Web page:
The Falling Chimney Web Page

By Gabriele Varieschi, Kaoru Kamiya (*) and Isabel Jully (*) - Dept. of Physics - LMU

(*) LMU Physics Students.

 

When a chimney falls, it is known to break at a certain point before it hits the ground, as it can be seen from the following pictures.

Usually the chimney breaks near the bottom or near the middle. Why? Where does it break? Can we understand the forces acting on it, and predict how it is going to fall? These were the questions addressed in this experiment. There have been previous attempts in solving this problems, and we have used the existing theory to analyze the effect.

The complete details of the theory, and of our experiments with toy models, can be found in our first paper:

Toy Models for the Falling Chimney

 

The forces acting on the chimney, at a distance r from the bottom, are the Transverse Shear Stress (S), the Longitudinal Stress Force (P), and the Bending Moment (Nb). The equations for these forces are:

S = (3/4) mg sinq ((r^2/H^2) - (4/3)(r/H) + (1/3))

P = (-1/2) mg (1-(r/H)) [(5 + 3(r/H)) cosq - 3(1 + (r/H))]

Nb = (-1/4) mg sinq H ((r^3/H^3) - 2(r^2/H^2) + (r/H))

where m is the mass of the chimney, H is the total height, and q is the angle of rotation from the vertical direction. These forces can be seen on the following figure:

These forces (and the bending moment) are responsible for the breaking of the toppling chimney. We plot these forces as a function of the height fraction r/H, and for several angles q, to predict where the breaking is more likely to occur.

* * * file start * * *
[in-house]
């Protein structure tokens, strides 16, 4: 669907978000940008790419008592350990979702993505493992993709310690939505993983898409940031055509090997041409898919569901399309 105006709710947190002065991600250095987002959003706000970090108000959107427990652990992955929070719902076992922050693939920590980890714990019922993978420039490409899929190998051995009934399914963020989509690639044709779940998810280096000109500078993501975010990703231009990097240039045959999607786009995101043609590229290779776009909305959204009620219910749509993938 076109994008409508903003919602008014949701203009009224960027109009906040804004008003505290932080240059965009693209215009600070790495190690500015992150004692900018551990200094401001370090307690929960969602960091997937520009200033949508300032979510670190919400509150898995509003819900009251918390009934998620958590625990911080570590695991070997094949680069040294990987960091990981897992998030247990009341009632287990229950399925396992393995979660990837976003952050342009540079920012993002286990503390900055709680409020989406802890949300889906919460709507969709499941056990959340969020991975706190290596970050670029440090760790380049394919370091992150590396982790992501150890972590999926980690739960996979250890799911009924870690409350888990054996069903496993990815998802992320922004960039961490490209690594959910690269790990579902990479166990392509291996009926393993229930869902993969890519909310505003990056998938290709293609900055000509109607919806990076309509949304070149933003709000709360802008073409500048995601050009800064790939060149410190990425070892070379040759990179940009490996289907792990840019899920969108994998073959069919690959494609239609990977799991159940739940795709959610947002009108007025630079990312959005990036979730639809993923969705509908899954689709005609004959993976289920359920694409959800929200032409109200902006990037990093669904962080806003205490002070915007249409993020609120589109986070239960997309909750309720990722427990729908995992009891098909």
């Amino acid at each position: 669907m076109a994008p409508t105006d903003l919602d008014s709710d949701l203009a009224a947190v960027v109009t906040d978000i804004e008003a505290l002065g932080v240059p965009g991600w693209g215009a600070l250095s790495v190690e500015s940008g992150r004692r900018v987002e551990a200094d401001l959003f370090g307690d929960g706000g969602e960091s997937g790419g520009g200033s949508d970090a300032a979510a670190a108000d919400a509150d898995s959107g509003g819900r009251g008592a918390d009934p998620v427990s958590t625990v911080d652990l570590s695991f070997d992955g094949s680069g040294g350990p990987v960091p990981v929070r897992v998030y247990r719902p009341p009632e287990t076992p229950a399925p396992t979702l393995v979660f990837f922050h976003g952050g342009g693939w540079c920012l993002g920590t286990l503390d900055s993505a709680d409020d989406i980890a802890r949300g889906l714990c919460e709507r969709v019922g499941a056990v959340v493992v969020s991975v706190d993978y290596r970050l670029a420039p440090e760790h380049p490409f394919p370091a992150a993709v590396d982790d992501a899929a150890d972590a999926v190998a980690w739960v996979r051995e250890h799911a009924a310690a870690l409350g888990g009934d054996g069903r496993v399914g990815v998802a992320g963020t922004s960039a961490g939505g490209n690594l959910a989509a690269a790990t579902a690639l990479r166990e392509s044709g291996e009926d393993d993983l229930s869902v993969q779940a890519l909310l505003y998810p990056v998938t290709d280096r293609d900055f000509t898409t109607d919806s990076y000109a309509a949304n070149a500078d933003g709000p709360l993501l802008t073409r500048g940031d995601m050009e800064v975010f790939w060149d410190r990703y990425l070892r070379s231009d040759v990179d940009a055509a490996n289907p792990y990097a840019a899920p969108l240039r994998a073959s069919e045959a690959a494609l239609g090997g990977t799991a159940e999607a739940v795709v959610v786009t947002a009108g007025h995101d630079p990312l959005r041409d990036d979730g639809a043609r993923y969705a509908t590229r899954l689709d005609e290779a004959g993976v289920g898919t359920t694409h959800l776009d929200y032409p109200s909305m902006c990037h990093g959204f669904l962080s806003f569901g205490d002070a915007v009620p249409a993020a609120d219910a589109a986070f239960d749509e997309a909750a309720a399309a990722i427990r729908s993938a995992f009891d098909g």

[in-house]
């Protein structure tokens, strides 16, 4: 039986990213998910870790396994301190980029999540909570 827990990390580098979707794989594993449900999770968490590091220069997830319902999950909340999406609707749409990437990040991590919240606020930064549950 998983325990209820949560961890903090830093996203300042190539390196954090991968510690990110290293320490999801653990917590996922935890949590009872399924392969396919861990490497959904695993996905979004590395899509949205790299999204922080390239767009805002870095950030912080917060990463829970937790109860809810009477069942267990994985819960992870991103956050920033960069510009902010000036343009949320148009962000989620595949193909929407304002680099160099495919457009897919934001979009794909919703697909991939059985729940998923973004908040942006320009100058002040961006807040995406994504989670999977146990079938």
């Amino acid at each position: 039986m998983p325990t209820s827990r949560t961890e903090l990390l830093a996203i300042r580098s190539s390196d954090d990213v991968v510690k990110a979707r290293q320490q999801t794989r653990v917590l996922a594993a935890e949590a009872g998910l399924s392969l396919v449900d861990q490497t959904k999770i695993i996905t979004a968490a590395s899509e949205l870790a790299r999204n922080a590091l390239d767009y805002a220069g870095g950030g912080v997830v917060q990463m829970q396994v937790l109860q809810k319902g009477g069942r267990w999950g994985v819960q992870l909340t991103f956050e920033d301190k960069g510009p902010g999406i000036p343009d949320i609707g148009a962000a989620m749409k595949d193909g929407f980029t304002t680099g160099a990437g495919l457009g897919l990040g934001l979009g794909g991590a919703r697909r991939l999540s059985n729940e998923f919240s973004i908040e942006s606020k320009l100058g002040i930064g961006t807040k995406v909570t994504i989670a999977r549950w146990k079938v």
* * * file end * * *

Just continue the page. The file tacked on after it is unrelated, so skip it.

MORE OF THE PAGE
This is the plot of S vs. r/H for various angles. As it can be seen from this figure, the shear stress is largest at the base of the chimney, it is zero at 1/3 of the chimney's height, and another maximum is present at 2/3 of the chimney's height in the opposite direction, though it is much smaller than the maximum at the base. Therefore, when a chimney's rupture is caused by the shear force, it is most likely to happen near the base (see the photo of the Detroit chimney).

 

 

This is the plot of s vs r/H, where sT/L is the stress at the trailing edge (T- dotted curves), or leading edge (L-solid curves) of the falling chimney. sT/L = (P/A)±(Nb l/J), where A is the area of the square cross section, of side a, of the chimney (for simplicity, only square cross sectional chimneys are considered). l=a/2 is the distance of the edges from the longitudinal axis of the chimney, and J=a^4/12 is the moment of inertia of the cross sectional area (see our first paper for details).

The stress s, at the two edges, is therefore due to a combination of P (the longitudinal stress force) and Nb (the bending moment). The stress at the leading edge sL (solid curves) is usually the most intense, and is the primary cause of breaking, apart from the shear stress mentioned above. As you can see from the figure, the portion of the chimney that experiences the biggest stress depends on the angle (see the solid points, representing the maxima of the solid curves). At lower angles, the chimney is more likely to break near the middle, at higher angles the chimney will break at about one third of its height (see the photo of the Glasgow chimney, breaking almost at the middle, for a relatively small angle). The pictures of falling chimneys shown above include the breaking angle, and the position of the rupture.

Please turn to our next page to see our Toy Models in action.

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